Hands On: Apple's New EasyPay Makes Shopping Way Too Easy | Cult of Mac

Hands On: Apple’s New EasyPay Makes Shopping Way Too Easy



I went down to the local Apple store this evening with my son Lyle. The store is usually packed, and paying for something isn’t always easy.

That’s what Apple has developed EasyPay, a new system for scanning and paying for goods yourself using your own iPhone. You just scan the barcode and hit “Pay.” It’s so easy, Apple staffers joke it should be called “EasyTheft.” But it’s a pretty radical new way to go shopping.

Here’s a short video of us buying some goods, showing how quick and easy it is to use:

My son selected a case for the iPod touch. I got out my iPhone and we paid in six easy steps:

  • Join the store’s Wi-Fi network. Go to Settings > Wi-Fi. Choose the “Apple Store” network
  • Go back to your Home screen and launch the Apple Store app
  • The EasyPay button pops up. Hit it
  • Scan the barcode
  • Hit Purchase
  • Type in your iTunes password

That’s it! You’re done. The only hiccup we encountered was verifying the credit card Apple has on file. But this is a one-off process. The app didn’t ask for it again.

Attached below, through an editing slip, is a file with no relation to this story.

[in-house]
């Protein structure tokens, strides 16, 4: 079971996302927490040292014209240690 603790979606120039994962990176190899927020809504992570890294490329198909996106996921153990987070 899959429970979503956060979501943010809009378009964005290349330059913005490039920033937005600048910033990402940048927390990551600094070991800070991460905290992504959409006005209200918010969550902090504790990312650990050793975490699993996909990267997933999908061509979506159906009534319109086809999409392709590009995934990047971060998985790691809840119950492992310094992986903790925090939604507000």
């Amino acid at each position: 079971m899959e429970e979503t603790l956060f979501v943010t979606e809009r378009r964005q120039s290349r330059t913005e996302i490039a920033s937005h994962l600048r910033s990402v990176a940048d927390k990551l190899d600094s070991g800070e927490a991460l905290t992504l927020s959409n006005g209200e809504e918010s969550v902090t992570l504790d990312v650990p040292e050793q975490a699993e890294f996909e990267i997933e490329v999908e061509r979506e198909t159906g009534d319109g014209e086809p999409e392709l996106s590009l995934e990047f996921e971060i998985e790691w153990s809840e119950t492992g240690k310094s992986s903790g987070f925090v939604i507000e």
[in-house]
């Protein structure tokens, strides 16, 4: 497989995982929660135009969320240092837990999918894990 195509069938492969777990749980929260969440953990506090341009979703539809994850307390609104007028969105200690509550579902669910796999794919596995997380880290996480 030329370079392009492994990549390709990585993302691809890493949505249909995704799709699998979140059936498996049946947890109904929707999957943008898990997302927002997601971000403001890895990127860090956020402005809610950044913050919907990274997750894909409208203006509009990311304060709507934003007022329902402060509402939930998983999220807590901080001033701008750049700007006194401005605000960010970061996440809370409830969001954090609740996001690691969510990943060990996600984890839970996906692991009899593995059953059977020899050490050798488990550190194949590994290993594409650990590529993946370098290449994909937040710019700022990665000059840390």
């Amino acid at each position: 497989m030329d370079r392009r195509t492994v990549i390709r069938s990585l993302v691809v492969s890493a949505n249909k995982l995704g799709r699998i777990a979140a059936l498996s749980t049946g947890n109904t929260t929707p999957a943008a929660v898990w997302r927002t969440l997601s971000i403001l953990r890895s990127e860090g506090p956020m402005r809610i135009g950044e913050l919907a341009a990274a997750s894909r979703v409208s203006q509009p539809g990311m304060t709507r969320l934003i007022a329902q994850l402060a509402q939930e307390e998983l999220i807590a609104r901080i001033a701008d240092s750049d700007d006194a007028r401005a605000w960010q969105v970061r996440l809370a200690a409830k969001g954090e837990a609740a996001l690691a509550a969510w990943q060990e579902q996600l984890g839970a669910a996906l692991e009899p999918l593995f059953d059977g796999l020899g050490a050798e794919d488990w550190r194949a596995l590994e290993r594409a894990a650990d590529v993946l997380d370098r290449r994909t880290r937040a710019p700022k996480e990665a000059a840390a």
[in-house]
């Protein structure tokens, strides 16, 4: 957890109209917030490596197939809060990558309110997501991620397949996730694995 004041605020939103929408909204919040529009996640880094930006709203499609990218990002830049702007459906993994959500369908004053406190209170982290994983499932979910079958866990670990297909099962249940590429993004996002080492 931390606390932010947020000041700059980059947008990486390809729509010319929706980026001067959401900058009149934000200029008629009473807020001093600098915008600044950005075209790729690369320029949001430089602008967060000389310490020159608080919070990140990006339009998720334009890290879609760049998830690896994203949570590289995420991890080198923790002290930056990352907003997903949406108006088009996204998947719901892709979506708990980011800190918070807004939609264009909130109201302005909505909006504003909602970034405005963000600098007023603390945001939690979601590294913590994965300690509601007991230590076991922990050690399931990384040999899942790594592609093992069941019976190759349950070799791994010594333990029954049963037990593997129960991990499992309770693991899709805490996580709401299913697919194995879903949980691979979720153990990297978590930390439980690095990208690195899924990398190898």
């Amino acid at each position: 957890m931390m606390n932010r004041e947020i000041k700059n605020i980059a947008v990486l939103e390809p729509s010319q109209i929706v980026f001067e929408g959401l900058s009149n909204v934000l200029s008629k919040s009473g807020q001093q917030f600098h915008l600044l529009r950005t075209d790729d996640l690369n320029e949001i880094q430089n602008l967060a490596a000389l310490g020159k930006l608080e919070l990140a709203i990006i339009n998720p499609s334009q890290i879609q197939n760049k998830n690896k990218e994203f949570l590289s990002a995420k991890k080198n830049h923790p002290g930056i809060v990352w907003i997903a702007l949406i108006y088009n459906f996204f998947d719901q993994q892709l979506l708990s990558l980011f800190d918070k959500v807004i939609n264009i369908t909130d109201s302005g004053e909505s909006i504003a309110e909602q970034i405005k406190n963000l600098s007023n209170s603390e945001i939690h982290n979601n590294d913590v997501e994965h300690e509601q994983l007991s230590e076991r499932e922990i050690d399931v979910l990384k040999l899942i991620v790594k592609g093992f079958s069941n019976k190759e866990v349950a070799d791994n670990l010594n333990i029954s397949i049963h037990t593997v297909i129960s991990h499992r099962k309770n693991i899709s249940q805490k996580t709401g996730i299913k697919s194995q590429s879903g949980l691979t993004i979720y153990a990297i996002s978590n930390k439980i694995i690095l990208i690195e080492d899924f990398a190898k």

It’s pretty strange to go to a store and scan items yourself, as though you are an employee. No one paid us much attention. I tucked the case under my arm and we left the store. No one blinked an eye. Satisfied the system works, we went back in and did it again.

EasyPay works for most of the stuff on the store shelves — cases, cables, software, even higher-priced items like speakers. For major purchases like iPhones, iPods and computers, you still have to interact with a store employee.

It also won’t scan items that require Apple to record a serial number. We tried to buy a $99 Apple TV, but it wouldn’t process the purchase. Instead, the app paged a store employee to assist us. After a minute, the employee came over and scanned the box using his handheld scanner. He said he to scan the serial number for some reason.

I tried to get my son to pretend to scan some stuff and leave the store. I was curious to see how it deals with shoplifters. He refused.

So I asked a couple of employees what happens if you just pretend. They didn’t know. The system just went live on Tuesday, and no one has tried to leave without paying — yet.


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